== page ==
If there is a ray of sunshine, it will be that many of Carillions contracts with the Government or the public sector will still need to be completed. Some workers somewhere will still need to fulfil these essential services and infrastructure projects. At the time of writing, other competitors of Carillion have seen their share prices rise.

There may also be some longer term benefits for the industry if the likely political fall out highlights issues within the UK construction supply chain and eventually new legislation gives greater protection to those near the bottom of the supply chain who are last to get paid.

We will no doubt learn more over the coming weeks and months but it is likely that the outcome of the liquidation, the political fall out and the real story behind the collapse of Carillion will not be fully known for a long time.

ICAEW Quarterly Confidence survey September 2017

Our Corporate Finance Partner, Steve Plaskitt, attended the latest presentation of the ICAEW Business Confidence Monitor survey for Q3 of 2017. It was at Judges, Yarm and took place on Tuesday 19th September 2017. Steve shares the findings in this blog post…

The Event

Keith Proudfoot of the ICAEW and Mauricio Armellini from the Bank of England were presenting. They were great at making sense of complicated economic data and graphs.

The idea is that the graphs of business confidence closely follow GDP. There is a useful comparison of how confident the North East community is compared to the rest of the UK. For example, how the construction and property sectors fare nationally. A negative result shows that FDs expect performance to be worse than a year ago and a positive result shows businesses are confident of growth.


In short, we are all less confident now than three months ago – though it is not nearly as bad as one year ago!

Q3 2016Q4 2016Q1 2017Q2 2017Q3 2017
North East-13.0-0.2-2.4+5.6-9.9

Whilst the property sector is below the UK in confidence, the construction service sector is relatively confident. This reflects a less negative view on forecast housebuilding and infrastructure spend.

The accountants/FDs of businesses were preparing for wage costs, input costs and inflation rising faster than selling prices.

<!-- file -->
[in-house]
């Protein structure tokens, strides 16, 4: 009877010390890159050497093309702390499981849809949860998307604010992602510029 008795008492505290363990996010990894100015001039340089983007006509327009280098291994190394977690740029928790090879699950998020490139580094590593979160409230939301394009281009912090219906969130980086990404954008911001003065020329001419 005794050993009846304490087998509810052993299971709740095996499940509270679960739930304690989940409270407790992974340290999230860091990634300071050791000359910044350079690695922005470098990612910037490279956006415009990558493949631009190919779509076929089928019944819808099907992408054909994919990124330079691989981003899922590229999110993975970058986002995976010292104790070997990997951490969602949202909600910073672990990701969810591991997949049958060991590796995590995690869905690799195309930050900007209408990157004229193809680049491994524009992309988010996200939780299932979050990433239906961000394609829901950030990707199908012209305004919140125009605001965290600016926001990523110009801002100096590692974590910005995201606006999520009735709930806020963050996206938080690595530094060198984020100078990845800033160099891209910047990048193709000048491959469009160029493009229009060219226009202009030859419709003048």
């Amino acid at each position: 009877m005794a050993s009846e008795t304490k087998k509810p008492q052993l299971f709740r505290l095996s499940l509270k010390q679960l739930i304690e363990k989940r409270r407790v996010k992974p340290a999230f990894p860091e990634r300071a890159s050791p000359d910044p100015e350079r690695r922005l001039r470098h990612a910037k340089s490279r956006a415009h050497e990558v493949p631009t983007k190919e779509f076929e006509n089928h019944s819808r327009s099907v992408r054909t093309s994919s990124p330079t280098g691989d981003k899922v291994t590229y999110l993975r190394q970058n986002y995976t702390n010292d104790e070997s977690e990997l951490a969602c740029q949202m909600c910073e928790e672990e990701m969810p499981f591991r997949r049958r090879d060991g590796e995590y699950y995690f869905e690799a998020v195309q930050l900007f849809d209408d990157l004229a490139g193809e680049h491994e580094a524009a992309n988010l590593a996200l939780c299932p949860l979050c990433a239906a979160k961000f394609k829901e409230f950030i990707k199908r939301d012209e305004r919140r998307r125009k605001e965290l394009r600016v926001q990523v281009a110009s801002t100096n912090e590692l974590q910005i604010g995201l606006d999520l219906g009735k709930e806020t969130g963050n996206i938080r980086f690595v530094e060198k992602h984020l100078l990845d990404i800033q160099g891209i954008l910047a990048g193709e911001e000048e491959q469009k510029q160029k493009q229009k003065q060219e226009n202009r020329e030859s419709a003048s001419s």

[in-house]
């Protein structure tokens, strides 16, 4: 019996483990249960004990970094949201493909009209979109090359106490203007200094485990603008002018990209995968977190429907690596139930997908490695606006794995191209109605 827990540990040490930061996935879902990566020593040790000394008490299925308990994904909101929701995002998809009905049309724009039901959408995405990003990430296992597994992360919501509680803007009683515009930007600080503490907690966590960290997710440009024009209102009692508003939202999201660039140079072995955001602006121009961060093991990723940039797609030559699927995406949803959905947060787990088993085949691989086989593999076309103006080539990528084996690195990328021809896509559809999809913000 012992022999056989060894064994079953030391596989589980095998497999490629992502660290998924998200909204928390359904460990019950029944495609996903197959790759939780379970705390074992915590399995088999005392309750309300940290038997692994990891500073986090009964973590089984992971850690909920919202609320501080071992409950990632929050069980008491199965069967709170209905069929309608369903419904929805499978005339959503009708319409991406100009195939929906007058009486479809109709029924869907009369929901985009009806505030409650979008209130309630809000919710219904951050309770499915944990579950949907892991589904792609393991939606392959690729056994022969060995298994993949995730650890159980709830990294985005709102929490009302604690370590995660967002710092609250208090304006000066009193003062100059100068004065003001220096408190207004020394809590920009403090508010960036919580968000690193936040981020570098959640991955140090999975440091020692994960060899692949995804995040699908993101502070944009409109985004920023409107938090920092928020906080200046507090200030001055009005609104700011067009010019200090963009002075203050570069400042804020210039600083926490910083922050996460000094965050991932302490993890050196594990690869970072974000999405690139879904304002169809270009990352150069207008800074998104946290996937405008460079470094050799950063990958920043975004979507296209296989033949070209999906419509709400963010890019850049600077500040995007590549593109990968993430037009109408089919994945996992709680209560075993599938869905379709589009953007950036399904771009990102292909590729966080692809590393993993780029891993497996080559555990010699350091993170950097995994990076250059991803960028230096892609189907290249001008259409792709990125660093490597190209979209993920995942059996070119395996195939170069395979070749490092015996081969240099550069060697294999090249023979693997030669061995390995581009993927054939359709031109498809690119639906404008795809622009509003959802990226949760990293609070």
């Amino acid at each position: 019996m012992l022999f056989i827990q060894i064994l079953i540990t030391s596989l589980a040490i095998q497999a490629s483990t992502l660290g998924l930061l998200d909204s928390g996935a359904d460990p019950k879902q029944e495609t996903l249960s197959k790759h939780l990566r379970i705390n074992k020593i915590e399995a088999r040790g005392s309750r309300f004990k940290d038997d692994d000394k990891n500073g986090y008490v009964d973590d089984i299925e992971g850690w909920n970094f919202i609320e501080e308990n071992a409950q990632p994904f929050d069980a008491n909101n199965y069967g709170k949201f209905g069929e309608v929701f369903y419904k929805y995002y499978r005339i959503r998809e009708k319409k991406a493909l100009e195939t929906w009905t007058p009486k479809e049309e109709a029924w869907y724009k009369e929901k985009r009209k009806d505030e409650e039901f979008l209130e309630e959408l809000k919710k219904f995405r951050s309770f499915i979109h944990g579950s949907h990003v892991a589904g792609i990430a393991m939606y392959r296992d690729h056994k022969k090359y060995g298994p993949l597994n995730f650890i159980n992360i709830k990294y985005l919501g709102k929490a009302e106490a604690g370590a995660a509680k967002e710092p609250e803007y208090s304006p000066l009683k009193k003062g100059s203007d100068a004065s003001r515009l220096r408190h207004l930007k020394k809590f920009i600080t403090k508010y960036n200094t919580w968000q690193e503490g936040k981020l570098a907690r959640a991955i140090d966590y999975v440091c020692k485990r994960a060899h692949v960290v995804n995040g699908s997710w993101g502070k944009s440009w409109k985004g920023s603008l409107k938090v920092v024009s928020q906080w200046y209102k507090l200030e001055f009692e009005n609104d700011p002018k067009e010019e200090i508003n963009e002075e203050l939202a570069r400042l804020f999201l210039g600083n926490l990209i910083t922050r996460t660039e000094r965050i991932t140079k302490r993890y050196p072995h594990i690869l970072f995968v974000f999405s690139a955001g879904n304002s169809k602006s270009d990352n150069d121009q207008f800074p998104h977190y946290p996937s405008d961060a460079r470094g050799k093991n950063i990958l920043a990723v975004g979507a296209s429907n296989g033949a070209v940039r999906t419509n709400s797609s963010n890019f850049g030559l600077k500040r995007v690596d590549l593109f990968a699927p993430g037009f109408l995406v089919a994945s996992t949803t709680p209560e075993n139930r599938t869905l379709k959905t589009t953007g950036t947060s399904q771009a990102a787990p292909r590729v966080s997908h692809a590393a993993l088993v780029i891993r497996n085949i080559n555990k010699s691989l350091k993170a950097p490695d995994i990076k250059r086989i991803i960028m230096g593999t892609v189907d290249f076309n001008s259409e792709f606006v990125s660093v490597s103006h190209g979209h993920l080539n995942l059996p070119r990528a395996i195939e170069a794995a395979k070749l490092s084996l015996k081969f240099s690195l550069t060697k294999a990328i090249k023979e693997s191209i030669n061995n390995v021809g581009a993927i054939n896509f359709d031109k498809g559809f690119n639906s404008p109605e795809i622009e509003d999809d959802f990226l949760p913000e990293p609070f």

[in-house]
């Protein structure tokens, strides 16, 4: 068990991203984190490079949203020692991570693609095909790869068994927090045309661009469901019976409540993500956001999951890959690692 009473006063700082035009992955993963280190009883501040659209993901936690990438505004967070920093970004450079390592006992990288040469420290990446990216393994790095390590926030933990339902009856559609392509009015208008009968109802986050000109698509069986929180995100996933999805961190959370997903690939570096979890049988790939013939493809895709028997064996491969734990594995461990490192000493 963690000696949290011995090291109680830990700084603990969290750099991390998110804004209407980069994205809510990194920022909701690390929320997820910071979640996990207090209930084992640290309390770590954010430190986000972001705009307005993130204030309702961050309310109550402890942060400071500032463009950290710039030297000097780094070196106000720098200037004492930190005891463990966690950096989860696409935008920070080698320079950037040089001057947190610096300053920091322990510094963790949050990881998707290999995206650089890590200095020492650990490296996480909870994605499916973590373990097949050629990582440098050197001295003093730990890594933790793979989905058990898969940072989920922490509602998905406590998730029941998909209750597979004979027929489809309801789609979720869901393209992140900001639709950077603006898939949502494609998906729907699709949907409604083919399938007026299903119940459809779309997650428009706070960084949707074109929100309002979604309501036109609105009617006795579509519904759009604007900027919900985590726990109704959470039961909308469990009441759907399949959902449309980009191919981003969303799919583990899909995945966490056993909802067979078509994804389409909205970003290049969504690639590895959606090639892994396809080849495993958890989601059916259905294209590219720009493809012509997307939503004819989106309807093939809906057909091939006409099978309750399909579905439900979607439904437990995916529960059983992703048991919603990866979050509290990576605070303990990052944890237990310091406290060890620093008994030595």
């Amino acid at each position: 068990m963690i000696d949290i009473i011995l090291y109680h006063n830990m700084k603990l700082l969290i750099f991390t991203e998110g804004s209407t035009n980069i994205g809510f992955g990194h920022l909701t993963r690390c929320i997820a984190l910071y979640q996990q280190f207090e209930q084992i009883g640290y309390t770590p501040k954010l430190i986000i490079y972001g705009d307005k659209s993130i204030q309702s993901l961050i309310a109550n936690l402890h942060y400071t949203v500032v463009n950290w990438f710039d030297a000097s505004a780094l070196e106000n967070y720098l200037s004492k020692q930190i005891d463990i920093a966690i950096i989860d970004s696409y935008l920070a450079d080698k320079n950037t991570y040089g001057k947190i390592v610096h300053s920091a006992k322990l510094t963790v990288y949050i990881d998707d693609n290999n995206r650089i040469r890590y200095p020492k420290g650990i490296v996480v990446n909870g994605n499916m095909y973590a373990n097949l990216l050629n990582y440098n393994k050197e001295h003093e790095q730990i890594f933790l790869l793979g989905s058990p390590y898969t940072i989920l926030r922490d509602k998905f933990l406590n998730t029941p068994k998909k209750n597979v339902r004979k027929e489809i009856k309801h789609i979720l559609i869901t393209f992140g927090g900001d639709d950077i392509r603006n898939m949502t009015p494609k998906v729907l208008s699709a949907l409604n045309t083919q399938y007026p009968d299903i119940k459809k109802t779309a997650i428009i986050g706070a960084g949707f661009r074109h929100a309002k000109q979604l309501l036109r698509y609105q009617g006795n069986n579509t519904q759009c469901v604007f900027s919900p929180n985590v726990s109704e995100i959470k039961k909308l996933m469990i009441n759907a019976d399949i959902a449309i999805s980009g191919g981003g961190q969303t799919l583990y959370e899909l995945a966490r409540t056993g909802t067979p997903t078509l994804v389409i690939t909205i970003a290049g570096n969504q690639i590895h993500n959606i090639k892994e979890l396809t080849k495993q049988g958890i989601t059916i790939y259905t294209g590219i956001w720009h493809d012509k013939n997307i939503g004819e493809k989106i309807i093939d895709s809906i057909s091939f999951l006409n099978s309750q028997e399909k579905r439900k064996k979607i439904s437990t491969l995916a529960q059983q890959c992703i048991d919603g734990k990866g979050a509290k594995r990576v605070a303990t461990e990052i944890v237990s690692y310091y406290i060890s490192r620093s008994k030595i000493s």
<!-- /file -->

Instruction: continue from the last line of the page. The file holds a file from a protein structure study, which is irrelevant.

Compared to the UK, more North East FDs were confident in increasing their exports. However, they were less confident about increasing their investment in capital equipment and Research & Development.

Economic and political uncertainty was eroding business confidence. Spare capacity and uncertainties were thought to be supressing the growth of investment in equipment, products and people.


Whilst it seems that there is more bad news around, we should not forget the benefits that exporters are currently seeing. We can take comfort in knowing that the Brexit negotiation process will soon become clear and that the data shows we are more confident than this time last year!

For further advice or assistance, please contact Steve Plaskitt on 0191 285 0321 or email

North East Construction Sector returns to confidence

Our Corporate Finance Partner, Steve Plaskitt, attended the latest ICAEW UK Business Confidence Monitor (BCM) and shares his thoughts in our new blog post…

I attended the 23 June announcement by Keith Proudfoot of the ICAEW Business Confidence Monitor for Q2 2017. This is the rolling survey of finance directors and is a great barometer of the health of UK business as it is meant to closely anticipate future GDP.

The main message was a return to positive though weak confidence – measured as an increase from -8.7 to 6.7 for the UK after three negative quarters. In order to quantify business confidence the survey asks FDs questions about their confidence for the next 12 months compared to the prior 12 months. ‘Confident’ is given a score of 50 and ‘very confident’ a score of 100. Negative scores represent less confident positions and all the answers are collated and averaged.

This reflects a gradual upward trend rather than a sudden upswing. FDs in the North East saw increased confidence (a rise from -2.4 to 5.6) and the construction sector saw a similar return to confidence for the first time in a year (-5.5 to 3.3). The property sector saw a huge upswing in confidence from (-22.5 to 2.6).

When asked about spare capacity, 35% of North East construction FDs believed they had spare capacity compared to a whopping 70% of manufacturers.

The main issues for business owners included input price rises (up 2% compared to 2012), competition (37% of respondents), customer demand (33%) and lack of direct skills (20%).

Also in attendance was the Bank of England’s Mauricio Armellini who gave a brief talk on The Economic outlook. He explained that Brexit negotiations are the biggest influence on the MPV forecasts (as yet we don’t know the process and the destination), and assuming a smooth Brexit transition, (i.e. avoiding a “cliff edge”) then inflation is forecast to be 2.9% and economic growth 1.9% at the end of the year.